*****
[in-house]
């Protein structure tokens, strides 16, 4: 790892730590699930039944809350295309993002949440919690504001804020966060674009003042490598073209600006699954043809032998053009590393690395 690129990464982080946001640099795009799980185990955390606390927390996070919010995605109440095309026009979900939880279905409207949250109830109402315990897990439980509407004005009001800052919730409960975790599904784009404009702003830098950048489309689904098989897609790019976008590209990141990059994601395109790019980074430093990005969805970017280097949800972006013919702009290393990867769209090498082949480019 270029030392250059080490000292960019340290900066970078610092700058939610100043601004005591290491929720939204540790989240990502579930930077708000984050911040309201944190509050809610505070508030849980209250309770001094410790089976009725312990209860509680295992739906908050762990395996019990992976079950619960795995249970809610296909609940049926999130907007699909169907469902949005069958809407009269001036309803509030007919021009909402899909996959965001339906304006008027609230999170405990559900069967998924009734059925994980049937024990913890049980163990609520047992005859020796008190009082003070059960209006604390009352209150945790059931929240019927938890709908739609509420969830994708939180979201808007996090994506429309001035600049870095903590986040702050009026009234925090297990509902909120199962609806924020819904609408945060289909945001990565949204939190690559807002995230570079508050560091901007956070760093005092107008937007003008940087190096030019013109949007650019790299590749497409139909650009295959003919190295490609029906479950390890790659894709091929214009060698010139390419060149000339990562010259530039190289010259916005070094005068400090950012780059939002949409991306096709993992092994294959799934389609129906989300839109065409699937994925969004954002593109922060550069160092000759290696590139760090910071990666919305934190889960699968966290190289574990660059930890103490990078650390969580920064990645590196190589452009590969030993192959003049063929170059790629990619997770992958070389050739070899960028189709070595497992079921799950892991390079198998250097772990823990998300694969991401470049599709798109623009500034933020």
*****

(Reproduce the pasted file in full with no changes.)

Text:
[in-house]
């Protein structure tokens, strides 16, 4: 790892730590699930039944809350295309993002949440919690504001804020966060674009003042490598073209600006699954043809032998053009590393690395 690129990464982080946001640099795009799980185990955390606390927390996070919010995605109440095309026009979900939880279905409207949250109830109402315990897990439980509407004005009001800052919730409960975790599904784009404009702003830098950048489309689904098989897609790019976008590209990141990059994601395109790019980074430093990005969805970017280097949800972006013919702009290393990867769209090498082949480019 270029030392250059080490000292960019340290900066970078610092700058939610100043601004005591290491929720939204540790989240990502579930930077708000984050911040309201944190509050809610505070508030849980209250309770001094410790089976009725312990209860509680295992739906908050762990395996019990992976079950619960795995249970809610296909609940049926999130907007699909169907469902949005069958809407009269001036309803509030007919021009909402899909996959965001339906304006008027609230999170405990559900069967998924009734059925994980049937024990913890049980163990609520047992005859020796008190009082003070059960209006604390009352209150945790059931929240019927938890709908739609509420969830994708939180979201808007996090994506429309001035600049870095903590986040702050009026009234925090297990509902909120199962609806924020819904609408945060289909945001990565949204939190690559807002995230570079508050560091901007956070760093005092107008937007003008940087190096030019013109949007650019790299590749497409139909650009295959003919190295490609029906479950390890790659894709091929214009060698010139390419060149000339990562010259530039190289010259916005070094005068400090950012780059939002949409991306096709993992092994294959799934389609129906989300839109065409699937994925969004954002593109922060550069160092000759290696590139760090910071990666919305934190889960699968966290190289574990660059930890103490990078650390969580920064990645590196190589452009590969030993192959003049063929170059790629990619997770992958070389050739070899960028189709070595497992079921799950892991390079198998250097772990823990998300694969991401470049599709798109623009500034933020």